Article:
Cigarette Tax, Highest in Nation, Cuts Sales in City
The number of cigarettes sold in New York City has been cut almost in half since the city began charging the highest cigarette tax in the nation last month, driving the price of many cigarettes to $7.50 a pack, according to figures released yesterday.
Only 15,630,000 packs of cigarettes were sold in the city during July, the first month of the tax, which represents a 47 percent drop from the 29,220,000 packs sold last July, according to Sam Miller, a spokesman for the city's Department of Finance.
The Bloomberg administration raised the city's cigarette tax from 8 cents a pack to $1.50 a pack, which must be paid on top of the state's $1.50-a-pack tax. Mayor Michael R. Bloomberg has long described the measure as more of a public health initiative, intended to get people to quit smoking, than a moneymaker.
But revenue is up, too: the tax earned $23 million last month, up from $2.3 million last July. The city keeps only $12.3 million of that; the rest goes to the state.
Just how many people are quitting, and how many are buying their cigarettes out of state, over the Internet or on Indian reservations, is difficult to assess.
Calls to the New York State Smokers' Quitline, a toll-free help line that serves the city and the state and usually gets 51,000 calls a year, went up by 12 per cent last month, said Dr. Michael Cummings, who oversees the line, (888) 609-6292.
"We would attribute it to the tax; the tax is what changed," Dr. Cummings said. "But most people will be quitting on their own. Most people don't call the Quitline."
Shanti Lowe, 32, who smoked for 16 years, said that the new tax pushed her to quit. Ms. Lowe said that she did not quit when her mother, Cortnie, quit seven or eight years ago, or even when her mother, a project manager at the city's Health Department, began working on anti-smoking campaigns. But she said $7.50 a day was just too much.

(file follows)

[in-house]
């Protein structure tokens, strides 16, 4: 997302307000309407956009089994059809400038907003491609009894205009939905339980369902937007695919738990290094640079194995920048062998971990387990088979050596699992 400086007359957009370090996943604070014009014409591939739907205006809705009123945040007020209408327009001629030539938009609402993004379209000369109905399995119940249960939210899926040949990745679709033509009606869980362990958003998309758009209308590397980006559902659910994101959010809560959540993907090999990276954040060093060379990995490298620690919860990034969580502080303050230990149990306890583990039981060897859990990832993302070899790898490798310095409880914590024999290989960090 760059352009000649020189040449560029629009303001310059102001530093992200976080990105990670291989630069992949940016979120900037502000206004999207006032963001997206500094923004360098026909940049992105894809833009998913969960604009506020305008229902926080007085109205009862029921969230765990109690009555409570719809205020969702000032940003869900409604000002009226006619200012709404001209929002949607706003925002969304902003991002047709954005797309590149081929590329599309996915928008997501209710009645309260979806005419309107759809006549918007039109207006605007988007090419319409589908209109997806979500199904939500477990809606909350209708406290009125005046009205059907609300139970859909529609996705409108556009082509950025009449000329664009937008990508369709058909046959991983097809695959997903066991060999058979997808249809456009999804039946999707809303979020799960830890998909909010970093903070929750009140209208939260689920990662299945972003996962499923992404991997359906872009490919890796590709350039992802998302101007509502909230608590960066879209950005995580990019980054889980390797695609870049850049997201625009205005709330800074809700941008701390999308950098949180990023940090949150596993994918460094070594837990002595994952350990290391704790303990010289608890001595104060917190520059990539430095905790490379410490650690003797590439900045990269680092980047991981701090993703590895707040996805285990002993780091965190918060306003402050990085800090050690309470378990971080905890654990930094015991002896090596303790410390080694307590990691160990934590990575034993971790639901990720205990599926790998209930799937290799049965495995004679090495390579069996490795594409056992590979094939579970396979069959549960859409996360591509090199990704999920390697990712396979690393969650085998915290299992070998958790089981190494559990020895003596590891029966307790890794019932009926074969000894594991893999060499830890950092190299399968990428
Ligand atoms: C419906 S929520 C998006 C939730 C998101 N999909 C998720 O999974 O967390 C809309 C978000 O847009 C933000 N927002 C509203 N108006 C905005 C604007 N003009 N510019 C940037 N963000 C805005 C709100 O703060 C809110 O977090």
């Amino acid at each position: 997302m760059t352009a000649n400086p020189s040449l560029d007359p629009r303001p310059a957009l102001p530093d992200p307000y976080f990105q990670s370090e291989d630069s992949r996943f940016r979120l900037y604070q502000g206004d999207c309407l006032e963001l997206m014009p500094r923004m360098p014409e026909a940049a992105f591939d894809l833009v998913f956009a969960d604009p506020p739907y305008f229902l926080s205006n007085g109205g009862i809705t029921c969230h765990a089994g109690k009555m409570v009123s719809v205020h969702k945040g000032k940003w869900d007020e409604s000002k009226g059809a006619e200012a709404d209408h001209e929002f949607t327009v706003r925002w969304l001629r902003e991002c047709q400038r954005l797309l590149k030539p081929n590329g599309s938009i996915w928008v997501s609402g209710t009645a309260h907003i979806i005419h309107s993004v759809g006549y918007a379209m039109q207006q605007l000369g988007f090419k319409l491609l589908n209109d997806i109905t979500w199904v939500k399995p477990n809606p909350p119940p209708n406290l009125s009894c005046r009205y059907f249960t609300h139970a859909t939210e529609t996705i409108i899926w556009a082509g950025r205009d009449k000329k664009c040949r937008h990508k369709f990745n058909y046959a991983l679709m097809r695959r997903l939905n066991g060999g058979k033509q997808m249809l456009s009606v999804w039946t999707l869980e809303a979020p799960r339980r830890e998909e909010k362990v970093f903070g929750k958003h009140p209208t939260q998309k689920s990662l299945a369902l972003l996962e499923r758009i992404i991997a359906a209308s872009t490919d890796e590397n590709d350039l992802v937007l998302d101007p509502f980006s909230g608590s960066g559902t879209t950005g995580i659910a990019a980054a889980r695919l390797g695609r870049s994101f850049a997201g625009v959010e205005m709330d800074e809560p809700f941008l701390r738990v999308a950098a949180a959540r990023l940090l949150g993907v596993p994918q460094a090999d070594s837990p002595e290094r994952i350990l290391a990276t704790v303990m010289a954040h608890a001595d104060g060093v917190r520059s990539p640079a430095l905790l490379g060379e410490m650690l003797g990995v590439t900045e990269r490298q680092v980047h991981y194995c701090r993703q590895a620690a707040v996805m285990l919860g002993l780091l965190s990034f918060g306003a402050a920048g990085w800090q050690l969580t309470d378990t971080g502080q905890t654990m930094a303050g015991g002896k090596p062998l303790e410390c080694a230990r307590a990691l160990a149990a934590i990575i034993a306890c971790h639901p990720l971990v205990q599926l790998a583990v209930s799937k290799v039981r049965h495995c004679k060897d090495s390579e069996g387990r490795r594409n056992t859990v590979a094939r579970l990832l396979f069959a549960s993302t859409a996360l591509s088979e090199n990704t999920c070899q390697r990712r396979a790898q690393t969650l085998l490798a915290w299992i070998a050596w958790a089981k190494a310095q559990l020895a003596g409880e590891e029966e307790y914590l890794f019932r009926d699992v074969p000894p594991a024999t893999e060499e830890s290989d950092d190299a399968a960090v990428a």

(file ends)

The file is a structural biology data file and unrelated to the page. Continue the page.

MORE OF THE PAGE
So she went on the patch.
"I bought two last packs at the old price the day before the tax went into effect," said Ms. Lowe, who is entering graduate school this fall. "I quit July 3 and went on the patch. Now, every week, I transfer the $50 I saved by not smoking from my checking account to my savings account. I'm going to buy a printer with that money."
But many smokers are going elsewhere. Harry Wallace, an owner of the Poospatuck Smoke Shop, on the small Poospatuck Reservation on Long Island near Mastic, sells Marlboros for $3.90 a pack. Mr. Wallace said that he was seeing some new customers, but not a tremendous increase, and that it was unclear if it was because of the new tax or simply the crowds that flock to Long Island every summer.
"We're still trying to determine if it's the summer or the tax thing," he said. "There are a lot of Web sites now selling cigarettes from other states and reservations. The equation is different now. And with all the anti-smoking laws, there are fewer smokers, so we are fighting for a smaller piece of the pie."
Richard Lipsky, a lobbyist for the Neighborhood Retail Alliance, an association of bodega owners and greengrocers, said that he thinks more smokers are going out of state, shopping over the Internet or buying smuggled cigarettes than are quitting. "I don't think anyone's quitting," he said. "The only people who are going to quit are going to be the small-store owners who can't make ends meet."
Raj Patel, 47, who owns the Optimo Cigar Store across the street from City Hall with his uncle Jay, said that he was selling 60 percent fewer cigarettes. "If people don't come in, how can you sell them magazines, how can you sell them soda, how can you sell the chips?" he asked yesterday, complaining that it could become hard to make the rent.
But the city actually made more money from the smoking tax last month than it projected, meaning that cigarette sales were not driven down quite as far as officials expected. Mr. Miller, the Finance Department spokesman, said that the $12.3 million share that the city collected is more than a million dollars higher than it had estimated.
The bottom line is fewer cigarettes are being sold, and the city is making more money. "The mayor is very pleased," said Jordan Barowitz, a mayoral spokesman. "We sold half as many packs of cigarettes, and revenues have gone up fivefold."